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  • In this way, researchers have built materials with negative refractive index, super-resolution lenses, and even invisibility cloaks. The same kind of tricks are possible with reflective surfaces too. Researchers have made metasurfaces that act as flat lenses, vortex beam generators, and even as computer-generated holograms.

    And that raises an interesting question—just how much further can materials scientists take this technology?

    Today we find out thanks to the work of Stephanie Malek and pals at the University of Pennsylvania in Philadelphia. They’ve printed a hologram onto a metasurface and shown how it changes as the film is stretched. The work points the way toward a new kind of display that switches the information it displays as it stretches.

    Metasurfaces are simple in theory. The idea is that an array of tiny conducting rods can influence the way light reflects off them. By spatially varying the orientation of the rods, it is possible to create patterns in the reflected light. From there, it is a straightforward computer calculation to work out how to arrange the conducting rods to create a hologram.

    The first task is to create an array of gold nanorods and embed them in a flexible film, in this case a kind of contact lens-like polymer called PDMA. Malek and co do this by covering a silicon wafer with plastic and then using photolithography to carve out the desired pattern.

    They then coat the remaining plastic with gold and then pour PDMA on to the surface so it forms a layer that covers the gold rods and fills the gaps in between.

    Finally, the team peels off this PDMA layer, taking the gold nanorods with it. The result is a thin layer of PDMA containing gold nanorods in the pattern that creates the desired hologram.

    Malek and co go a little further by creating a hologram containing two or more images that appear at different distances from the surface. They then show that stretching the layer changes the distance between the nanorods, enlarging the holograms and changing their distance from the film.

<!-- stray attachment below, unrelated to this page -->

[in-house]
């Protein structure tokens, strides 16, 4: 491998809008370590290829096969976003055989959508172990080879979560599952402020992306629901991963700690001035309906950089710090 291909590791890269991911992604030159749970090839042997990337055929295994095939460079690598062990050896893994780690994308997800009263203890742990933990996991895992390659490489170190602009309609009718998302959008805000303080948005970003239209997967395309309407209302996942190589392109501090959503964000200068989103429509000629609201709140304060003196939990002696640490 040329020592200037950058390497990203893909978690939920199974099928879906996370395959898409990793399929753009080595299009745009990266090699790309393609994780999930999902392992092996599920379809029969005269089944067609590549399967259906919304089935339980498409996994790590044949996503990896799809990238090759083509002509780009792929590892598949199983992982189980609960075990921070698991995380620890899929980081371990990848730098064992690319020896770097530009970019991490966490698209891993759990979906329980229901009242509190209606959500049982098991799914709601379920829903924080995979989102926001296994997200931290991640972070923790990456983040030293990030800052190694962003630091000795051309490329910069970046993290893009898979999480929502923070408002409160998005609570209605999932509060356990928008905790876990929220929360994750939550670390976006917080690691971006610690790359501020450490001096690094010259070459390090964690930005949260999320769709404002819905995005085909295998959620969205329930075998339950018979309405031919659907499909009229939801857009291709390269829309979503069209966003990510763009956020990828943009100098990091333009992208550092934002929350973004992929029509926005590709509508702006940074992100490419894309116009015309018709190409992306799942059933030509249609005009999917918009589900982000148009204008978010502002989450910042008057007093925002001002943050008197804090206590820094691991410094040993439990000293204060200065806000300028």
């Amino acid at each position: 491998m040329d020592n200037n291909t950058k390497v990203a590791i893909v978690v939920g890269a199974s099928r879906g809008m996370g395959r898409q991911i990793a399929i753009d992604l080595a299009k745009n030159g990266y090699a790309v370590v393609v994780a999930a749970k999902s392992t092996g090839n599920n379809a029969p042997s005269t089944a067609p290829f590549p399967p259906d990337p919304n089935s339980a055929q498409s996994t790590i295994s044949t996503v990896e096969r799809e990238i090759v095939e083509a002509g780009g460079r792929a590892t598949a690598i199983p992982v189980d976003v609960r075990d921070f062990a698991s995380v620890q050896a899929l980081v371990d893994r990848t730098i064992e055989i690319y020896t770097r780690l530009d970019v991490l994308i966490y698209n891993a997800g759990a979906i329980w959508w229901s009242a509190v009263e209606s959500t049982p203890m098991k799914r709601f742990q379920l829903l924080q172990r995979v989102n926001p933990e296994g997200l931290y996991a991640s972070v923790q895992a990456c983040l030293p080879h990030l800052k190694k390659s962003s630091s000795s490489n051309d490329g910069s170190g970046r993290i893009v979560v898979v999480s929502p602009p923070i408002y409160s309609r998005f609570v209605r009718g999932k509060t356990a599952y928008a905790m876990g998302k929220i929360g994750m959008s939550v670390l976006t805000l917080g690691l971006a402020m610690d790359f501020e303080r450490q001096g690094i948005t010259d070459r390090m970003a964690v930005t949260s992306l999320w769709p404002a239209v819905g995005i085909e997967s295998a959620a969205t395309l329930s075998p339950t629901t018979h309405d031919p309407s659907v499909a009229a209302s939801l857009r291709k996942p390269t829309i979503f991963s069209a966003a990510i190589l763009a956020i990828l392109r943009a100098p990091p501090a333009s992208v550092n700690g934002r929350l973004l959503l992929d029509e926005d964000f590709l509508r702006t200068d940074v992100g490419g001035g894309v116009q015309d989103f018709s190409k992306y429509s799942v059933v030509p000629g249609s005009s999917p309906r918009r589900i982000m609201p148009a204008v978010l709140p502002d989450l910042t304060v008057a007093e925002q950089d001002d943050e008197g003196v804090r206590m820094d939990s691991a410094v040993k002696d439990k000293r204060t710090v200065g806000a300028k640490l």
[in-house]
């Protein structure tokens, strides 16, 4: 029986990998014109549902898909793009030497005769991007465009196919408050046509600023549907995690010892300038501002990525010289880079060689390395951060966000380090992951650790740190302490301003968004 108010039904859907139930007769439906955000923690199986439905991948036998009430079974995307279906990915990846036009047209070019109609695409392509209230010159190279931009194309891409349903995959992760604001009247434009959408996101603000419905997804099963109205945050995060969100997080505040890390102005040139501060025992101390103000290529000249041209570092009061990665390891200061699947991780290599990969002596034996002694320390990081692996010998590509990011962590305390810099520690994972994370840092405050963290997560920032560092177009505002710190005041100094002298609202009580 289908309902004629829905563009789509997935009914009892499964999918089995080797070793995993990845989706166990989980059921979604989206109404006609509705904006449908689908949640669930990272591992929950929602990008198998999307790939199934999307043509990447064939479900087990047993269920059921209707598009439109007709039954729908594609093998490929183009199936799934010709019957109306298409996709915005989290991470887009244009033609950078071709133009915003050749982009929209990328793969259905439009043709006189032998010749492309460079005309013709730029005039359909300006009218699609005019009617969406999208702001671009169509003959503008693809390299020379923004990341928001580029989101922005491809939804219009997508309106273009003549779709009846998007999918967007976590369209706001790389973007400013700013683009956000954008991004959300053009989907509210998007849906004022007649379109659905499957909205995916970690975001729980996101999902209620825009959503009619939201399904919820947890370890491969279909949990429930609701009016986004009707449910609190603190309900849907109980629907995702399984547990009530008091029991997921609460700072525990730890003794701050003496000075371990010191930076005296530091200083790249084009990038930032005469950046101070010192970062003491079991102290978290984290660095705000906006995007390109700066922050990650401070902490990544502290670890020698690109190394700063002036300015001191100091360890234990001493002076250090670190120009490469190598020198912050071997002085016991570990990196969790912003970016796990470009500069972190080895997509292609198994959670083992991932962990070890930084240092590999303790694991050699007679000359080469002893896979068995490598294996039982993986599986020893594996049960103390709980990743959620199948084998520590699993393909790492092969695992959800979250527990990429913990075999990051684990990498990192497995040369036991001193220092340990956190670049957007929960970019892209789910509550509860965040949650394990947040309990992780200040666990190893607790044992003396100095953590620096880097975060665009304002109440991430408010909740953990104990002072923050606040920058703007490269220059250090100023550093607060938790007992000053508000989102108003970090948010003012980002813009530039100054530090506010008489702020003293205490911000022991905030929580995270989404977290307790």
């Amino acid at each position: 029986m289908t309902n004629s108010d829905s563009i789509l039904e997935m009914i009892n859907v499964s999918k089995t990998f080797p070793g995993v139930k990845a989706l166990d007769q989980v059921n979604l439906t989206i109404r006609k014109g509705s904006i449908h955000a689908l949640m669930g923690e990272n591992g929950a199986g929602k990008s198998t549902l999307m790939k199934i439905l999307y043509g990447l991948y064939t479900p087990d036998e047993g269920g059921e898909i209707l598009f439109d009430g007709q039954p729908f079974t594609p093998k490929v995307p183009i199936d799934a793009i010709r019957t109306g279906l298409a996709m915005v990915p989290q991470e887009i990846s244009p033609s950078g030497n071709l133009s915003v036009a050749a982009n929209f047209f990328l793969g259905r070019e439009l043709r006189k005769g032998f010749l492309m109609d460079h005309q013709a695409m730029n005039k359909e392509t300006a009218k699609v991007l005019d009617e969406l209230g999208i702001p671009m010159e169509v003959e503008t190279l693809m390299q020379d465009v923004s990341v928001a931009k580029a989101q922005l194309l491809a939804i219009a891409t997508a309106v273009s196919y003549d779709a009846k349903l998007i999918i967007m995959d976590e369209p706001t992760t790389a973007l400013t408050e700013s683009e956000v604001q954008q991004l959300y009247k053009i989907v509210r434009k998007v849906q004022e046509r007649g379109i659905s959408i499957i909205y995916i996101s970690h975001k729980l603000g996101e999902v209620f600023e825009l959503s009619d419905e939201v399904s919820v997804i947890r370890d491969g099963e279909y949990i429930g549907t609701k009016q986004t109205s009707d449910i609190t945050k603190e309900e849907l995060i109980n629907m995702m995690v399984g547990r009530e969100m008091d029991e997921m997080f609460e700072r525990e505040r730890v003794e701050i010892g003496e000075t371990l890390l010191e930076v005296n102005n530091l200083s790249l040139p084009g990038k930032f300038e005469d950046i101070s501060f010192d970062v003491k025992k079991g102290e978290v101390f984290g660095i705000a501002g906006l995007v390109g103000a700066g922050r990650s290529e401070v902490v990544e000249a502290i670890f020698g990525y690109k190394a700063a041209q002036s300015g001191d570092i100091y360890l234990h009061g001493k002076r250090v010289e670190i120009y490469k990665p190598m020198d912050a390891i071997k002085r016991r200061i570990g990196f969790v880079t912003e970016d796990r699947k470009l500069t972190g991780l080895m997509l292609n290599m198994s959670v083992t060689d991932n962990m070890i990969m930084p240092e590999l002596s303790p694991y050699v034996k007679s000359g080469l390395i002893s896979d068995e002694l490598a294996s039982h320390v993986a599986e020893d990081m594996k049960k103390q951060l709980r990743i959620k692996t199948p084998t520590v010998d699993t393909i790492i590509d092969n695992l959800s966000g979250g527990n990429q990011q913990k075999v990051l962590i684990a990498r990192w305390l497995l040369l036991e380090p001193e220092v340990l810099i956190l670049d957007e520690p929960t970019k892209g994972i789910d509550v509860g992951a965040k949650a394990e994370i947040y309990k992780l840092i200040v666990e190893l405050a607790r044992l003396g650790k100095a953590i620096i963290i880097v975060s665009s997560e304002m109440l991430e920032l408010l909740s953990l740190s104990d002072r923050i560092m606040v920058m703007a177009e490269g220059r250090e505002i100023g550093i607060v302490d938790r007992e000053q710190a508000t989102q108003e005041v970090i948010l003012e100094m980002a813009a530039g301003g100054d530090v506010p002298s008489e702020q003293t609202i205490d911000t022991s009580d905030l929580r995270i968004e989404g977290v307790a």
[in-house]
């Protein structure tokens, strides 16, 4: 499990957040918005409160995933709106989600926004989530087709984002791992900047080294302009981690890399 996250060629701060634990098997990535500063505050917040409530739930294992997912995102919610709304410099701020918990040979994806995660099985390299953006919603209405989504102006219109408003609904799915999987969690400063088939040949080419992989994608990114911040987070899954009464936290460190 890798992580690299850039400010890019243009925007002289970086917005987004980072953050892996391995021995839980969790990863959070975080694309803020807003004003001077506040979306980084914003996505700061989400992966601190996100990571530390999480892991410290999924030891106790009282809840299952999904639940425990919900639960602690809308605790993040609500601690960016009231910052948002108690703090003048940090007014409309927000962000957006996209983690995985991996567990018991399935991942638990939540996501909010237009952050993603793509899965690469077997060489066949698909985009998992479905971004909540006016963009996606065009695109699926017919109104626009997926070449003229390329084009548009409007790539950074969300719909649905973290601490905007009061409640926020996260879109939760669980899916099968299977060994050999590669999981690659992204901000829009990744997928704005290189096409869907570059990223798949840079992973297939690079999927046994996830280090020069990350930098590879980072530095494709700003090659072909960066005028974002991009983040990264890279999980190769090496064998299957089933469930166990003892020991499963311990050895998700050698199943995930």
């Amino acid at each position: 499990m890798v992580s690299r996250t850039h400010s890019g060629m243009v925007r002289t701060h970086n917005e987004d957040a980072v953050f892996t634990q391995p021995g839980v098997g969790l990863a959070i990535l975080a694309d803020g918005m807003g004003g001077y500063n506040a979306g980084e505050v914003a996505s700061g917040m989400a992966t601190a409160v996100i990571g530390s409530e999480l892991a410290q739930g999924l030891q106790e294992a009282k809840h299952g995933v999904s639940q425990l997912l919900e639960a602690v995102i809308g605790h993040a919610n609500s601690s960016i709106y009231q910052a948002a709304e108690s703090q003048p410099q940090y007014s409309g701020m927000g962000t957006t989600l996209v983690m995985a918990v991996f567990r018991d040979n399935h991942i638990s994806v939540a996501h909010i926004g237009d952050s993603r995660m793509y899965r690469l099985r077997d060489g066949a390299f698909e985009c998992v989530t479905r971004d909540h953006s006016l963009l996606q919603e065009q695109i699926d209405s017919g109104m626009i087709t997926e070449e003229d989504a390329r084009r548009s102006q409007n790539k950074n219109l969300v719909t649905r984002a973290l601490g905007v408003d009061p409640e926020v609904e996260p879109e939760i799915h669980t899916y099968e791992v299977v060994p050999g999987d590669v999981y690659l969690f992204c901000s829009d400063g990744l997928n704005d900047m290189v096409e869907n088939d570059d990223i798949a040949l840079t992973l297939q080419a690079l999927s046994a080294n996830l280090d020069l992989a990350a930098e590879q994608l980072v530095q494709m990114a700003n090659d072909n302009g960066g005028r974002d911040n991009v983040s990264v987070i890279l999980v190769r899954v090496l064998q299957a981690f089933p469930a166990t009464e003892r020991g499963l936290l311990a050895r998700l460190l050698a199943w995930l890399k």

That creates an interesting effect. Anybody viewing the hologram from a specific distance sees the first hologram morph into the second and then back again as the film is stretched and relaxed. “Upon stretching, these devices can switch the displayed holographic image between multiple distinct images,” say Malek and co.

    The team has tested the idea with a number of holograms that display a “one” followed by a “two,” a circle followed by a square followed by a triangle, and so on.

    And that suggests the technology could be used for an entirely new kind of display. “Stretchable metasurface holograms may prove useful for applications such as virtual reality, flat displays, and optical communication,” say Malek and co, who have already demonstrated a stretchable metasurface that works as a zoom lens, increasing magnification by 1.7 times as it is stretched.

    Looks like metasurfaces are finally close to the commercial world. We’ll be interested to see how this and other developments appear on the market.

    Ref: Strain Multiplexed Metasurface Holograms on a Stretchable Substrate